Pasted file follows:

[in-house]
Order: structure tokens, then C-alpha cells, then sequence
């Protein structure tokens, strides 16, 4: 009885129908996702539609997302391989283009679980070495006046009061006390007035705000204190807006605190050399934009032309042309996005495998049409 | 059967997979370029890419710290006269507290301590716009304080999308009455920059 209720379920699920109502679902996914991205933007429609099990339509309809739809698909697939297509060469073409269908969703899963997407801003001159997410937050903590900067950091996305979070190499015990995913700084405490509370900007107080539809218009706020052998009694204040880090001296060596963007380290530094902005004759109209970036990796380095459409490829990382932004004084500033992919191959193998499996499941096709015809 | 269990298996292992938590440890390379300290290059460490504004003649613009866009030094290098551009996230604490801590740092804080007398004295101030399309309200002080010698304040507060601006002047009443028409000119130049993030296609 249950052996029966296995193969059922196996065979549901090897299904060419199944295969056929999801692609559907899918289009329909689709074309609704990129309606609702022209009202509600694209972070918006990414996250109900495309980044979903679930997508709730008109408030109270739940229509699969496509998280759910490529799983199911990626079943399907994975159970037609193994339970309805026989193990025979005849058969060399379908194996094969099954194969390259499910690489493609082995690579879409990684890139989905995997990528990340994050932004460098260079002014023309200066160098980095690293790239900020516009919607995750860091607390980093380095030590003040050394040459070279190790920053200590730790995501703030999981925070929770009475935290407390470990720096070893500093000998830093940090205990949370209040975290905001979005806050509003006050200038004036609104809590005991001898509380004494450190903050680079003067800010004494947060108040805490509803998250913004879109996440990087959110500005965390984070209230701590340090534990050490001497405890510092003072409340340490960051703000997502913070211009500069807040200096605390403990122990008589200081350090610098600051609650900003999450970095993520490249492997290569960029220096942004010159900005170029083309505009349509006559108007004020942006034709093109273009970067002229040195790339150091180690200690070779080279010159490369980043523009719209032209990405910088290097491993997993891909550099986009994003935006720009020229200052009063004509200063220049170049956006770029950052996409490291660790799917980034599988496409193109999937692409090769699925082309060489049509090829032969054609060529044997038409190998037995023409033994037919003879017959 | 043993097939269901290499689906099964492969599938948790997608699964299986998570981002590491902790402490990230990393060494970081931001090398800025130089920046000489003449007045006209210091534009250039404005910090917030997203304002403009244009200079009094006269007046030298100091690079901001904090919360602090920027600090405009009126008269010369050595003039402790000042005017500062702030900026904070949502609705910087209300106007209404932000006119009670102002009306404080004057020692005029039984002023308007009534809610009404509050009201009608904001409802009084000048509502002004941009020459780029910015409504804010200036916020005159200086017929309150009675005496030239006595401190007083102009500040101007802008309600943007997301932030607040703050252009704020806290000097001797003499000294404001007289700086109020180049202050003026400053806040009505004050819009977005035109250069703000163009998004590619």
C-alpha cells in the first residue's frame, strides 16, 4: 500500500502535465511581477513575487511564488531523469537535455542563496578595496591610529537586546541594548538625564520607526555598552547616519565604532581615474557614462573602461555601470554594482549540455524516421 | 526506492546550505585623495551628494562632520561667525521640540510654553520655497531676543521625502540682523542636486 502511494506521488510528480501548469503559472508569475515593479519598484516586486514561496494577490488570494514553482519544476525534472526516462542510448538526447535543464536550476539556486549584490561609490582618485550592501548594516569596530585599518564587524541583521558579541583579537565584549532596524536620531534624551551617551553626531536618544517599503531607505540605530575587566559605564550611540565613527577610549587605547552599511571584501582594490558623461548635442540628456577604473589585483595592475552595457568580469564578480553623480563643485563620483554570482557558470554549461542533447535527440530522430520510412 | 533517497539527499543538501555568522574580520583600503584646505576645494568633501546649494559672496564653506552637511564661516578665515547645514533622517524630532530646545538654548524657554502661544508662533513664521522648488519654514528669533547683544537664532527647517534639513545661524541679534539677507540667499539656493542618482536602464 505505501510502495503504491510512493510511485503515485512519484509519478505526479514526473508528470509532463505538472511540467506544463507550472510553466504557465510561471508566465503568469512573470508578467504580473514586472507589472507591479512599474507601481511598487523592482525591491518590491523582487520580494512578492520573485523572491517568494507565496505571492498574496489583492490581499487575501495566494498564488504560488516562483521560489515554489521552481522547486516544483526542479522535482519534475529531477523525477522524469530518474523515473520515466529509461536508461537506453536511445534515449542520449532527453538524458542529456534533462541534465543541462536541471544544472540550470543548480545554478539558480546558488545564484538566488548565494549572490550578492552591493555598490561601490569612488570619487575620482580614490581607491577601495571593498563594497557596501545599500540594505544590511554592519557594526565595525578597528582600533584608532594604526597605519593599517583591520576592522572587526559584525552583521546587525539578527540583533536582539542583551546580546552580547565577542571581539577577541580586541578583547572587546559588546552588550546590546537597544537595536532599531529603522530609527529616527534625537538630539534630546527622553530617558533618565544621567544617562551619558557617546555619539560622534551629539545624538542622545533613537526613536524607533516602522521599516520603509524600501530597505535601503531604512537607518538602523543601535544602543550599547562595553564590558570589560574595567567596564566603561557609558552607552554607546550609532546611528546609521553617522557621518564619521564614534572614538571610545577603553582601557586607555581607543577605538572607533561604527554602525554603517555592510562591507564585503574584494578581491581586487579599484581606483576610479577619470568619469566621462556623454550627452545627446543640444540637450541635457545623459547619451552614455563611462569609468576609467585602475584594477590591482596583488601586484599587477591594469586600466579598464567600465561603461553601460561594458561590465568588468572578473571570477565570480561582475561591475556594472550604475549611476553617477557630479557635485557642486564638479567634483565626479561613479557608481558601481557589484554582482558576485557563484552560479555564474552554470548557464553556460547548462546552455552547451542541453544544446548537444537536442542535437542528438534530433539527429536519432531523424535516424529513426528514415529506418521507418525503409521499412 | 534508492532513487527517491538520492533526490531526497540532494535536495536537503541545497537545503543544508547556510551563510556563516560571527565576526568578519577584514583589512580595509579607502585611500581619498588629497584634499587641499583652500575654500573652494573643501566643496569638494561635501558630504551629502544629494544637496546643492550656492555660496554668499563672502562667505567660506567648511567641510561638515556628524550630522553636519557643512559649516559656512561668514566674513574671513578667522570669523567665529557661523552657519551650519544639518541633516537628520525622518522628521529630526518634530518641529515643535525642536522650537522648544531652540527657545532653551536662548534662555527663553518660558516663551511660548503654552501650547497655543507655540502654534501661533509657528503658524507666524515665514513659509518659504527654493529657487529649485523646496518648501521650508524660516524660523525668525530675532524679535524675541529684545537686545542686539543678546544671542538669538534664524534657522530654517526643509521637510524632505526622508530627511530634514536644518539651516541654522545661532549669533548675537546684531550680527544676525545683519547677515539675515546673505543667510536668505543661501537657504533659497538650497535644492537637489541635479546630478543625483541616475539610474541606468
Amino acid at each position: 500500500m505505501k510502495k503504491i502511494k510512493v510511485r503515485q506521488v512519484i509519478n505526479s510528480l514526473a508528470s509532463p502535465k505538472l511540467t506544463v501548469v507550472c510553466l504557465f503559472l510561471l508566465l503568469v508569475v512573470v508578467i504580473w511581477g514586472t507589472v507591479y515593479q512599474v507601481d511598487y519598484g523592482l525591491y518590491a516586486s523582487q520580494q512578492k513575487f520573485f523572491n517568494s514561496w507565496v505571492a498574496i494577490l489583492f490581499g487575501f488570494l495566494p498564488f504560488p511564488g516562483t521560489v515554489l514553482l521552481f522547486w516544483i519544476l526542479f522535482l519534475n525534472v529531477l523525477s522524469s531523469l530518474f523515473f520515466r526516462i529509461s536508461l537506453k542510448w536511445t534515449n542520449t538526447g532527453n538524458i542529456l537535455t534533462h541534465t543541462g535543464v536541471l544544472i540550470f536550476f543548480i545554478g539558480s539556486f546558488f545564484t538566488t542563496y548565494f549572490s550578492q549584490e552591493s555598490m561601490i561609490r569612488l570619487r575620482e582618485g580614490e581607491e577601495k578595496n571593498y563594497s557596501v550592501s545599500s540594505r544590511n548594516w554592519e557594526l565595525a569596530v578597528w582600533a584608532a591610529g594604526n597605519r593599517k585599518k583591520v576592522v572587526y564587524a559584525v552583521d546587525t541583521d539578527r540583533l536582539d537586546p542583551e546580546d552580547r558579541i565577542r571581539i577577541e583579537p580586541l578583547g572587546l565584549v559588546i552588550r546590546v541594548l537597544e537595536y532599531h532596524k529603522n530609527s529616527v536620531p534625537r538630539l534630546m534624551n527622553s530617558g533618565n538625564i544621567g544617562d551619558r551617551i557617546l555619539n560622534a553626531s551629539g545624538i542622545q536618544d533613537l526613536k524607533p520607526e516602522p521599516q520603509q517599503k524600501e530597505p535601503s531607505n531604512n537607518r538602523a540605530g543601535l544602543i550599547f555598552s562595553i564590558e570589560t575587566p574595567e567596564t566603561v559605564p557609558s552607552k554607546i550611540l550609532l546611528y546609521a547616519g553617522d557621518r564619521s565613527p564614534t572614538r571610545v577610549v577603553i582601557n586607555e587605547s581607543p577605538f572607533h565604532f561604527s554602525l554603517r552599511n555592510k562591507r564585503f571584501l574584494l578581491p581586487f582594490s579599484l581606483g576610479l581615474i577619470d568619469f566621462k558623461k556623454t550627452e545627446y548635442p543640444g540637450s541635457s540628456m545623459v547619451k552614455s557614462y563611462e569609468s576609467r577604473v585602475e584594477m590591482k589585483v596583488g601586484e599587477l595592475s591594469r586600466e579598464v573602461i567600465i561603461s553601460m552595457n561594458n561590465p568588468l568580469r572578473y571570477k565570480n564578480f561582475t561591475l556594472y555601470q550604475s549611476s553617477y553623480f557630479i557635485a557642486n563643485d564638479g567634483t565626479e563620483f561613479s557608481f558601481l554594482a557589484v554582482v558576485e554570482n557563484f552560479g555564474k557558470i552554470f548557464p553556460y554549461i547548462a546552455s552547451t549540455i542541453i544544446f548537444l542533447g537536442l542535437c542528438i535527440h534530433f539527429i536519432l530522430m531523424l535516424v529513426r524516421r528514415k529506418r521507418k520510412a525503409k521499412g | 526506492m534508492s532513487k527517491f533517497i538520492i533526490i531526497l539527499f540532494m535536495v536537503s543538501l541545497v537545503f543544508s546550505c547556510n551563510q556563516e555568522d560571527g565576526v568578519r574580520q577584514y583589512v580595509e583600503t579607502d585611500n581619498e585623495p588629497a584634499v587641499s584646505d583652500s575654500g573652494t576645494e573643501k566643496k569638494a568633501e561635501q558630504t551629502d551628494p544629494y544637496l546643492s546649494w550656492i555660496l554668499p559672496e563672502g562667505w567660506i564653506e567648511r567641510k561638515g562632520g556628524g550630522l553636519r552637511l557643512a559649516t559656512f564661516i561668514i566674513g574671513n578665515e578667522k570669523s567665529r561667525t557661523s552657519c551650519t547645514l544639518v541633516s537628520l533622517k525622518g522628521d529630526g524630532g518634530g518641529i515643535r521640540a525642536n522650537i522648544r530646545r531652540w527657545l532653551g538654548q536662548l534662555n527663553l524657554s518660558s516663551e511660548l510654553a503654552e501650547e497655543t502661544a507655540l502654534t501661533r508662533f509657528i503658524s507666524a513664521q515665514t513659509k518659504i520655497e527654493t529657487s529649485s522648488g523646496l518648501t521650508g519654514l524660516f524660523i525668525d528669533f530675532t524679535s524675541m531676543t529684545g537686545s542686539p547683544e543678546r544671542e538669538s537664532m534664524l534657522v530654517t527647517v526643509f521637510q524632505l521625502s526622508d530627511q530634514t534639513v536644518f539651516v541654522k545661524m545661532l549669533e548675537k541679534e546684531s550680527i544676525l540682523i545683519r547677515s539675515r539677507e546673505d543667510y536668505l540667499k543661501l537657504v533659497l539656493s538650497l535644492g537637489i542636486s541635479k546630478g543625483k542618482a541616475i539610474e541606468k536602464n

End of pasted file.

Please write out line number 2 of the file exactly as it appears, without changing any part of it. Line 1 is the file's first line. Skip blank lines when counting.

Order: structure tokens, then C-alpha cells, then sequence